New, sophisticated and innovative tests and high tech equipment are now available to help physicians make a diagnosis. Computers also play an important role in providing information to the doctor that may be key in determining what is ailing a patient.
Unfortunately, because of all of these advances, sometimes lost in the quest for a diagnosis is the time-honored, basic means of making a diagnosis -- listening to the patient.
Some of the best diagnoses I have made were made because I listened to what the patient was telling me. It was that information that led me to the correct diagnosis.
Although the importance of listening to the patient is no new revelation, it appears that less time is being devoted to it. Listening requires time, something many doctors do not have today. In some practices, for a variety of reasons, the numbers of patients seen are important. Also, the manner in which computers are used by some physicians when seeing a patient has the potential of limiting discussion between doctor and patient. Some patients believe that the doctor pays more attention, and eye contact, to the computer than to the patient.
One hospital, sensitive to the possibility that the computer may become more important than the patient, has prohibited the use of computers in the examining room. There is no question, when used properly, computers are helpful in making medical diagnoses. I could not practice up-to-date medicine without a computer because so much information is now available it is impossible to remember, or even be aware of all of it.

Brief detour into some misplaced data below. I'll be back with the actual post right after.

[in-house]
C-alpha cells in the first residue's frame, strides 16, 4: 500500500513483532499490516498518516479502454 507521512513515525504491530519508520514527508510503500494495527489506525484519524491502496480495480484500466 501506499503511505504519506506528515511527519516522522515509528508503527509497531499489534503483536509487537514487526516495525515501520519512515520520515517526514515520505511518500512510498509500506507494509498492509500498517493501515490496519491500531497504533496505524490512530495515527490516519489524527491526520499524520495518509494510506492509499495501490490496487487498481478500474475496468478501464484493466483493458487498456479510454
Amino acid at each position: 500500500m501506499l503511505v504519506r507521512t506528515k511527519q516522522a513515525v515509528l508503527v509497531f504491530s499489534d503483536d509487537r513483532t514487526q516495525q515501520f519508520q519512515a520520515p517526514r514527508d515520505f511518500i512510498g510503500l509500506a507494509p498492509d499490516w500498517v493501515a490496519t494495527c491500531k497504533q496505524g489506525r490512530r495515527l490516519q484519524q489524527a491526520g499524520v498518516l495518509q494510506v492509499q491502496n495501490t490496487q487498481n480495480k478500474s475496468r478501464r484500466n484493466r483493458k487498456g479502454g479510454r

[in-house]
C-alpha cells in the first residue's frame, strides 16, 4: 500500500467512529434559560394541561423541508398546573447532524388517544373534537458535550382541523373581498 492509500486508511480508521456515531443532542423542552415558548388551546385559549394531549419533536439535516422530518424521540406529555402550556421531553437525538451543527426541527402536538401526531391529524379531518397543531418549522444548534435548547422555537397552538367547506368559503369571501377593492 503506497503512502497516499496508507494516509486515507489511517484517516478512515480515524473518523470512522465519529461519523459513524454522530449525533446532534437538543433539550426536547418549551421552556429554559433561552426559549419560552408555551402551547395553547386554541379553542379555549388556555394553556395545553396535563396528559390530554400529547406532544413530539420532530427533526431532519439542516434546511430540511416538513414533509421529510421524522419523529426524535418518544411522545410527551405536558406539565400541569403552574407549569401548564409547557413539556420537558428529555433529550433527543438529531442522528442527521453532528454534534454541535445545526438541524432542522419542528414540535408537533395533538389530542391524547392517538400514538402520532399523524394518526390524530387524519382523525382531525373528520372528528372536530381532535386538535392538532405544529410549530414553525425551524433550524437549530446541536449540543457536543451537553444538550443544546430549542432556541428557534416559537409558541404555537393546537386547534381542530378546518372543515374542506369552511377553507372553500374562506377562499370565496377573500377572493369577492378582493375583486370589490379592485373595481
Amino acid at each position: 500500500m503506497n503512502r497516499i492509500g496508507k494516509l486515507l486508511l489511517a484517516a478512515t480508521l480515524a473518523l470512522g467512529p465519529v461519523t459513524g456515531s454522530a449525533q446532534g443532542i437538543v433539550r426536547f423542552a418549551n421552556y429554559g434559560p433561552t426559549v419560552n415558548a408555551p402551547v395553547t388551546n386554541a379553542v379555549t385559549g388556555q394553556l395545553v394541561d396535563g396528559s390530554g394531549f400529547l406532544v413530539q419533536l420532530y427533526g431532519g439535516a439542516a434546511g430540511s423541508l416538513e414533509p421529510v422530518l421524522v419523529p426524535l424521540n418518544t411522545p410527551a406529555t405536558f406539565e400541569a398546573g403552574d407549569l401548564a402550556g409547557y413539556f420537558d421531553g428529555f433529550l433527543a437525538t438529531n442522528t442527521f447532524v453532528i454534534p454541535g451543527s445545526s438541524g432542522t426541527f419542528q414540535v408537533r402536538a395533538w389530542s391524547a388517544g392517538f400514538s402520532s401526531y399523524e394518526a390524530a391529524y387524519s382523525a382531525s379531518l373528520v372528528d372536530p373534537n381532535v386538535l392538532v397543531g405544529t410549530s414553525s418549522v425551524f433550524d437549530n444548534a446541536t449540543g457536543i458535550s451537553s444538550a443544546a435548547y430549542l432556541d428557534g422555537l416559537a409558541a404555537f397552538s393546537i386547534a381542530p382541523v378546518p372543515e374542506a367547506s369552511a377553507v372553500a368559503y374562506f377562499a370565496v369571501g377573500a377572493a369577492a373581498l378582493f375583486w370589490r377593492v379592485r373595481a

However, it is still the findings culled from the history and physical examinations that remain the mainstay of leading the patient’s physician to the correct diagnosis. That means going back to the basics, taking the time to listen to the patient and doing a thorough history and physical examination. After gathering all of this essential information, then new high-tech studies can be used more effectively and efficiently.
Talking and listening to a patient has benefits other than just making a diagnosis, such as doctors learning about their patients as individuals.
For any relationship to be successful, communication is essential and that includes listening. This also hold true for the patient-doctor relationship.
Dr. Murray Feingold is the physician in chief of The Feingold Center for Children, medical editor of WBZ-TV and WBZ radio, and president of the Genesis Fund. The Genesis Fund is a nonprofit organization that funds the care of children born with birth defects, mental retardation and genetic diseases.